Figure 17.

Impact of thermal pollution (31°C) on radionuclide accumulation (as compared with the control at 22°C, %) in algaeNitellopsis obtusaandElodea canadensis

It was found that impact of thermal and chemical pollution on accumulation of 137Cs taking part in the metabolic processes in the aquatic plants may depend more on changes of the functional status of plant. Accumulation of microelement 60Co and 54Mn participating in metabolic processes of the aquatic plants under thermal impact may depend on both the functional status of the plant and changes of physical-chemical properties of these radionuclides.

5.1.3. Macrophytes and complex chemical, thermal and radioactive pollution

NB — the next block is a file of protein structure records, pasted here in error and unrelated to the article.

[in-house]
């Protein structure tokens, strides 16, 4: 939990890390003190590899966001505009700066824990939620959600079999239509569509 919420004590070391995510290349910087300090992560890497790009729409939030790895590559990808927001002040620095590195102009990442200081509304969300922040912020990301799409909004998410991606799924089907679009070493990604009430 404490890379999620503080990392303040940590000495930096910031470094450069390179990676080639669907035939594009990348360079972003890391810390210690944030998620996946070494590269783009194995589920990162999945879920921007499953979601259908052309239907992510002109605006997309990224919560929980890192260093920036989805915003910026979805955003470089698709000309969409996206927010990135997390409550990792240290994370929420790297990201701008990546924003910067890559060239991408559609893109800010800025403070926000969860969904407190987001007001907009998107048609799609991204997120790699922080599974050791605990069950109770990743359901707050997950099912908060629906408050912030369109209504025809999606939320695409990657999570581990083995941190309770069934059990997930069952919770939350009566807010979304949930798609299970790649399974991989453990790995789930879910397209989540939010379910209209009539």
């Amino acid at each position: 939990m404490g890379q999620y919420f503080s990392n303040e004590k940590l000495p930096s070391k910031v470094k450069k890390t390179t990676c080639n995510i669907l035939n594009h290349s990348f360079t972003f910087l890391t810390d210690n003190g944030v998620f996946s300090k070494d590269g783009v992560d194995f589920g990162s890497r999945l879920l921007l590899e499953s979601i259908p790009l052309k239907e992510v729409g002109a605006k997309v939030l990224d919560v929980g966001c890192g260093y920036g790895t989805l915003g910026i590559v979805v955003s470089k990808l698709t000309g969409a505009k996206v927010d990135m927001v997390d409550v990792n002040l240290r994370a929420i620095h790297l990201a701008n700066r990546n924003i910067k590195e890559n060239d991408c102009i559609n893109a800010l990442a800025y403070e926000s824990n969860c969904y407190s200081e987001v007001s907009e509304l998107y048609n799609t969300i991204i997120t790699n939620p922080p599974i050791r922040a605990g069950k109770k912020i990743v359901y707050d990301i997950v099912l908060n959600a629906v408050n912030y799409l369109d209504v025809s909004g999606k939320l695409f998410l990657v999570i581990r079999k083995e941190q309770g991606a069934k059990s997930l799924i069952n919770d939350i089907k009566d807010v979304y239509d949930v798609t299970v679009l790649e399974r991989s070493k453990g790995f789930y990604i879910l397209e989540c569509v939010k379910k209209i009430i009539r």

The main source of 60Co and 54Mn discharging into the lake was the waste water of the ISW-1,2 and CW channels (Fig. 3). The activity concentration of these radionuclide’s in the bottom sediments from above mentioned channels were higher than that in Lake Druksiai. The decrease of the activity concentration of 60Co and 54Mn in the bottom sediments of the INPP’s discharge channels and the lake was observed since 1994. Since 1996 the activity concentration of 54Mn in the bottom sediments of the INPP’s channels and the lake in the most cases was lower than minimal detection limit. It is necessary to stress that values of 137Cs activity concentration in bottom sediments of Lake Druksiai were higher than that in hydrophytes. However, activity concentration of 60Co and 54Mn in bottom sediments were lower than that in hydrophytes (Table 8).